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Digital micromirror devices for laser-based manufacturing on the micro-scale

Digital micromirror devices for laser-based manufacturing on the micro-scale
Digital micromirror devices for laser-based manufacturing on the micro-scale
Digital micromirror devices (DMD), such as the DLP range developed by Texas Instruments, have found many applications in scientific research. Here, we show how a DMD can be used as a spatial light modulator for an 800nm wavelength, femtosecond laser system, to enable image-projection-based laser machining, for both additive and subtractive manufacturing. Laser pulses incident on the DMD were spatially shaped by the DMD pattern and demagnified, via a microscope objective, to a size of ~30µm by 30µm onto a target sample, hence providing a ~1000 increase in laser fluence compared to that on the DMD surface. Typically 1-10J/cm2 was achieved on the target sample, which enabled ablative patterning of a range of materials ranging from thin-film semiconductors to bulk diamond. As only a single laser pulse was required to machine an entire pattern, through the use of automated stages, stitched cm2-sized regions, with diffraction-limited resolution, were machined on a time scale of minutes. The ability to synchronise the DMD updating with the arrival time of the laser pulses enabled each laser pulse to be individually spatially shaped providing significant flexibility to machine arbitrary cm2 structures. We will present examples of both subtractive (laser-ablation) and additive (photo-polymerisation and laser-induced-forward-transfer) manufacturing, show how this approach can fabricate structures smaller than 1/10th of the laser wavelength, and demonstrate a technique that modifies a surface to produce complex multi-coloured patterns (achieved via the ablation of micron-sized variable-period-gratings) that may have applications in the security and marking industries.
Mills, B.
05f1886e-96ef-420f-b856-4115f4ab36d0
Heath, D.J.
d53c269d-90d2-41e6-aa63-a03f8f014d21
Feinäugle, M.
5b631cb4-197f-49db-ab27-352cad7ff656
Eason, R.W.
e38684c3-d18c-41b9-a4aa-def67283b020
Mills, B.
05f1886e-96ef-420f-b856-4115f4ab36d0
Heath, D.J.
d53c269d-90d2-41e6-aa63-a03f8f014d21
Feinäugle, M.
5b631cb4-197f-49db-ab27-352cad7ff656
Eason, R.W.
e38684c3-d18c-41b9-a4aa-def67283b020

Mills, B., Heath, D.J., Feinäugle, M. and Eason, R.W. (2015) Digital micromirror devices for laser-based manufacturing on the micro-scale. SPIE Photonics West '15, San Francisco, United States. 07 - 12 Feb 2015.

Record type: Conference or Workshop Item (Paper)

Abstract

Digital micromirror devices (DMD), such as the DLP range developed by Texas Instruments, have found many applications in scientific research. Here, we show how a DMD can be used as a spatial light modulator for an 800nm wavelength, femtosecond laser system, to enable image-projection-based laser machining, for both additive and subtractive manufacturing. Laser pulses incident on the DMD were spatially shaped by the DMD pattern and demagnified, via a microscope objective, to a size of ~30µm by 30µm onto a target sample, hence providing a ~1000 increase in laser fluence compared to that on the DMD surface. Typically 1-10J/cm2 was achieved on the target sample, which enabled ablative patterning of a range of materials ranging from thin-film semiconductors to bulk diamond. As only a single laser pulse was required to machine an entire pattern, through the use of automated stages, stitched cm2-sized regions, with diffraction-limited resolution, were machined on a time scale of minutes. The ability to synchronise the DMD updating with the arrival time of the laser pulses enabled each laser pulse to be individually spatially shaped providing significant flexibility to machine arbitrary cm2 structures. We will present examples of both subtractive (laser-ablation) and additive (photo-polymerisation and laser-induced-forward-transfer) manufacturing, show how this approach can fabricate structures smaller than 1/10th of the laser wavelength, and demonstrate a technique that modifies a surface to produce complex multi-coloured patterns (achieved via the ablation of micron-sized variable-period-gratings) that may have applications in the security and marking industries.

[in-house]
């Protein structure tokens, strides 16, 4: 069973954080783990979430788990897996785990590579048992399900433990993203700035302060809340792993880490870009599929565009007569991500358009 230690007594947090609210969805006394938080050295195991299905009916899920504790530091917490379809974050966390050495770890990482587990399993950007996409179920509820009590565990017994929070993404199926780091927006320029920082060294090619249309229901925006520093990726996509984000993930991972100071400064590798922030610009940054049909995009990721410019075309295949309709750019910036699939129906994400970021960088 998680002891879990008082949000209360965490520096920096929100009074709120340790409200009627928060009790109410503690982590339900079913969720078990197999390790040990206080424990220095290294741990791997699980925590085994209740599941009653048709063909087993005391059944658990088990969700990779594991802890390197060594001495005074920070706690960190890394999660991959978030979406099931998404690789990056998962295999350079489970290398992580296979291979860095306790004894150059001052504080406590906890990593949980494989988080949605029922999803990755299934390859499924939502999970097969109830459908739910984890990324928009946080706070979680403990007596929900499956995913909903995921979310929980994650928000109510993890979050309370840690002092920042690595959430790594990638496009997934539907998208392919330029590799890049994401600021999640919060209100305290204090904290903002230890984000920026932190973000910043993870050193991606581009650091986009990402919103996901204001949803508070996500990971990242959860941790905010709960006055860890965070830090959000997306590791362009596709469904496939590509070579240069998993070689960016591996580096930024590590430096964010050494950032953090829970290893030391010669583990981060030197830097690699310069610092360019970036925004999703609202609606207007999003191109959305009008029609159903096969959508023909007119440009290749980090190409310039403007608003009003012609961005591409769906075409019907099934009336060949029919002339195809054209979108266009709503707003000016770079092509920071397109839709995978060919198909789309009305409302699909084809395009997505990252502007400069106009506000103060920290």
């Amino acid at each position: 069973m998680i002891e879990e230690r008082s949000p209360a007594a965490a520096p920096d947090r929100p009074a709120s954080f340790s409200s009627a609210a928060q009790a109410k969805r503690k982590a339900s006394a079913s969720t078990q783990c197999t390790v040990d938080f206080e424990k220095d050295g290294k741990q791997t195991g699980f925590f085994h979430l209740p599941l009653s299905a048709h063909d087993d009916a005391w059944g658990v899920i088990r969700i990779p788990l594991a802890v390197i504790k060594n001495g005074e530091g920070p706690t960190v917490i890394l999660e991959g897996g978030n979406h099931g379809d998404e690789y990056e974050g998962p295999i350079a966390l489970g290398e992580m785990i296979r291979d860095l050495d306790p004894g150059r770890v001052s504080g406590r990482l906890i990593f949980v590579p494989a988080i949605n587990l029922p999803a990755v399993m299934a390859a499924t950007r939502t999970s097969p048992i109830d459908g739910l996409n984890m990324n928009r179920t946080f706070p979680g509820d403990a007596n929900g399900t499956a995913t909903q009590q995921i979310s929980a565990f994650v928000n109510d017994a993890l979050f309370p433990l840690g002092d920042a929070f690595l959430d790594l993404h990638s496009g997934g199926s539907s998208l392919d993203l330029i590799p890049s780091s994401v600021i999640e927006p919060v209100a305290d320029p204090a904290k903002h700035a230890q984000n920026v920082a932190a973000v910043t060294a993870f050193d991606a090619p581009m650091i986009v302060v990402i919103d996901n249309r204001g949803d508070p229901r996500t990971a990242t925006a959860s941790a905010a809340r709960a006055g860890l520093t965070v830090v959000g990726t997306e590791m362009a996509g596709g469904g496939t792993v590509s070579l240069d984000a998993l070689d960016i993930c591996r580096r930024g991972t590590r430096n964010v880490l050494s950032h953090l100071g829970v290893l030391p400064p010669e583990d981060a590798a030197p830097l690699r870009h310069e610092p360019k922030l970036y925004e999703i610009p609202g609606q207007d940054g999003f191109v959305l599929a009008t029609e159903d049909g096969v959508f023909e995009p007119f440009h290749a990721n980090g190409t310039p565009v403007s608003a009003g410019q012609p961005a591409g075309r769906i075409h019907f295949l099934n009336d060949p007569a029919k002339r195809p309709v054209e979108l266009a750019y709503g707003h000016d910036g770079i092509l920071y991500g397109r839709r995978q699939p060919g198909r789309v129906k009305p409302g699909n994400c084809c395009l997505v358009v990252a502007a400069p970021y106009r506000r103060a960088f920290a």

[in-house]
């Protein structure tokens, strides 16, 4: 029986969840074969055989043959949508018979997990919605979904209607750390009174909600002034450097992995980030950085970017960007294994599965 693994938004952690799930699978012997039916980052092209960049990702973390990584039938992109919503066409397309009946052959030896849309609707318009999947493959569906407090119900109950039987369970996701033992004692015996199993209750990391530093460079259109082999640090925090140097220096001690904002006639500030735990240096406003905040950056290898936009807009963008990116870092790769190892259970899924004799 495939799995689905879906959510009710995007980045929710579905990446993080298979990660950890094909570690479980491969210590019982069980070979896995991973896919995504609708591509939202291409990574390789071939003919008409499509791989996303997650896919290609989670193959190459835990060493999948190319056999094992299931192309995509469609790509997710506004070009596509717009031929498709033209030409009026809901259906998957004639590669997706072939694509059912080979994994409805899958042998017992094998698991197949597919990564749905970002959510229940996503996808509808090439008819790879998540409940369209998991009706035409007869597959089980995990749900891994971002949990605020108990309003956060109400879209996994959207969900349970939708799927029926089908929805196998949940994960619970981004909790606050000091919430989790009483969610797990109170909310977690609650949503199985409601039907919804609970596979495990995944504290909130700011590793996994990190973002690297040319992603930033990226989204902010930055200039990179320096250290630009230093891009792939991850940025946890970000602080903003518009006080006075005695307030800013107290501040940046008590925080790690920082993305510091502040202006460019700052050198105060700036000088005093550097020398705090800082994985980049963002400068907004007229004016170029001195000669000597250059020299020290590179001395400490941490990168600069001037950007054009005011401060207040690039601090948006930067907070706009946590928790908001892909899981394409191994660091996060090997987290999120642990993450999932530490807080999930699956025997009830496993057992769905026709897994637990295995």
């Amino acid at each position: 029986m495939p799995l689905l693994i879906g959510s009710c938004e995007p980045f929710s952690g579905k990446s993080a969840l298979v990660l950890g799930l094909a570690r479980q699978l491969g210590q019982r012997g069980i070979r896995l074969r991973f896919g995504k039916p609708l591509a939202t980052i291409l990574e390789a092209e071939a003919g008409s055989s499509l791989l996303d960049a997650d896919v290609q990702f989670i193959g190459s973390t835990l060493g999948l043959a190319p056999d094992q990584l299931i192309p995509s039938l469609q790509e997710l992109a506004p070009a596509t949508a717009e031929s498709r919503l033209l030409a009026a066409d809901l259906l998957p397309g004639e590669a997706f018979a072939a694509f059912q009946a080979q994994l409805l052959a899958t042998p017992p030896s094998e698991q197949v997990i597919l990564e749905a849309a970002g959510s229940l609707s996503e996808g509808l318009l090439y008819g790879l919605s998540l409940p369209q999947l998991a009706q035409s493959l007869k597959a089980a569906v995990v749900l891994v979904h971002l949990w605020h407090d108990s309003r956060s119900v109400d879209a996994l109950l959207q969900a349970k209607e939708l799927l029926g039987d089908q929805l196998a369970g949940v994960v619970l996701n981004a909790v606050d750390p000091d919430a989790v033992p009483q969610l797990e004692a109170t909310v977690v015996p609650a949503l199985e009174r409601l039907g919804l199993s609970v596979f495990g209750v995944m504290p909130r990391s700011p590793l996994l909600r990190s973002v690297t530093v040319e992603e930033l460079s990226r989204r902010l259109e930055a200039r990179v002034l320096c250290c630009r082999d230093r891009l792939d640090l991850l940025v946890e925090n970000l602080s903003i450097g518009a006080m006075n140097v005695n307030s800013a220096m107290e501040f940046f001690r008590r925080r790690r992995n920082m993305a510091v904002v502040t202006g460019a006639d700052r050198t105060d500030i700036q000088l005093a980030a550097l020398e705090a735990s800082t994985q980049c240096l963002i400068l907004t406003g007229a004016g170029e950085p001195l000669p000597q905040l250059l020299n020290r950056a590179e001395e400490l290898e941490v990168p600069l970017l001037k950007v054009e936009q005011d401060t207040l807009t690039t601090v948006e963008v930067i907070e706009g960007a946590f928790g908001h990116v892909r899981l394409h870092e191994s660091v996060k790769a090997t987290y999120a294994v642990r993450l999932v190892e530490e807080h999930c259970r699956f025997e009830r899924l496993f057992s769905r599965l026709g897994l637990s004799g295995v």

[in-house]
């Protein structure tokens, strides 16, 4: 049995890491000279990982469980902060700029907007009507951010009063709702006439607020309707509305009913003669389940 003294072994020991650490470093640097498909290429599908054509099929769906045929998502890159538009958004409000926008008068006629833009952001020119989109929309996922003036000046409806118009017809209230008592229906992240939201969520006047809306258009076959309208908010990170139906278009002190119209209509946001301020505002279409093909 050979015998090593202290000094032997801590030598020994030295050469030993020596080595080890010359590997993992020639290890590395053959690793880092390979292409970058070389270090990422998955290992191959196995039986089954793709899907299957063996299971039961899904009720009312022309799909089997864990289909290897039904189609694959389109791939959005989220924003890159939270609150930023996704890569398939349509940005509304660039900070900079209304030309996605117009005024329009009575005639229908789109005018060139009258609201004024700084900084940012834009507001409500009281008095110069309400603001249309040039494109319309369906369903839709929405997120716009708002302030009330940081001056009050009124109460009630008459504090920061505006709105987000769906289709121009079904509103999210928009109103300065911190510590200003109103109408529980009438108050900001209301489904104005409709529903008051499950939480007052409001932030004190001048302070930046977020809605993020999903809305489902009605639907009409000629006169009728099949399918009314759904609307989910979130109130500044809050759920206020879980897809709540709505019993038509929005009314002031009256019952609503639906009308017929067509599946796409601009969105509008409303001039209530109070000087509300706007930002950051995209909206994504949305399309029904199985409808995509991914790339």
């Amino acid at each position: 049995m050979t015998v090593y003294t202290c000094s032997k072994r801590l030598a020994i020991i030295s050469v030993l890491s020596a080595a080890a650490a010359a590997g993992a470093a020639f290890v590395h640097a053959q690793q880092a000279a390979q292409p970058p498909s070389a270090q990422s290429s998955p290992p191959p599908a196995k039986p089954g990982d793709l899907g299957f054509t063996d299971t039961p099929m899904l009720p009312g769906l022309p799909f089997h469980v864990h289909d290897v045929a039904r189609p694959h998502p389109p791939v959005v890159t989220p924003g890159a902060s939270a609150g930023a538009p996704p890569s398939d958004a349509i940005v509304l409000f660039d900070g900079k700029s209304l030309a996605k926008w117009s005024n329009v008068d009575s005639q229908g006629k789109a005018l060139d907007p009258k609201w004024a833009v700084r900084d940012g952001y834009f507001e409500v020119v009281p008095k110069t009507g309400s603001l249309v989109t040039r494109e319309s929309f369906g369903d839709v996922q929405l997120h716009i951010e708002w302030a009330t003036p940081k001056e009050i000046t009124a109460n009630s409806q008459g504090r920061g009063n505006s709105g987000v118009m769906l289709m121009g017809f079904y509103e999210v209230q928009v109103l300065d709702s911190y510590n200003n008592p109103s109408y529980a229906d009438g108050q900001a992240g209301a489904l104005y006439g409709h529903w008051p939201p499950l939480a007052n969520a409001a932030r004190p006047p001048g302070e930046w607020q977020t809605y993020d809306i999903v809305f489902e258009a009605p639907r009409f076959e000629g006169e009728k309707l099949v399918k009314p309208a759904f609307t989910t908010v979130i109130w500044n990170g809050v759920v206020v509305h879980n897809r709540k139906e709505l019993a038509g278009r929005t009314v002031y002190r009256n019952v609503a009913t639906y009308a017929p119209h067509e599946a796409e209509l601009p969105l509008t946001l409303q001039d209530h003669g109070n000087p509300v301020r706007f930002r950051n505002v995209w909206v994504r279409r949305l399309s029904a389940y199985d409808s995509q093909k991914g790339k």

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More information

Published date: February 2015
Venue - Dates: SPIE Photonics West '15, San Francisco, United States, 2015-02-07 - 2015-02-12
Organisations: Optoelectronics Research Centre

Identifiers

Local EPrints ID: 379294
URI: https://eprints.soton.ac.uk/id/eprint/379294
PURE UUID: a9209035-afe6-4dc5-b6bd-f44638878909
ORCID for B. Mills: ORCID iD orcid.org/0000-0002-1784-1012
ORCID for R.W. Eason: ORCID iD orcid.org/0000-0001-9704-2204

Catalogue record

Date deposited: 16 Jul 2015 16:08
Last modified: 20 Nov 2018 01:36

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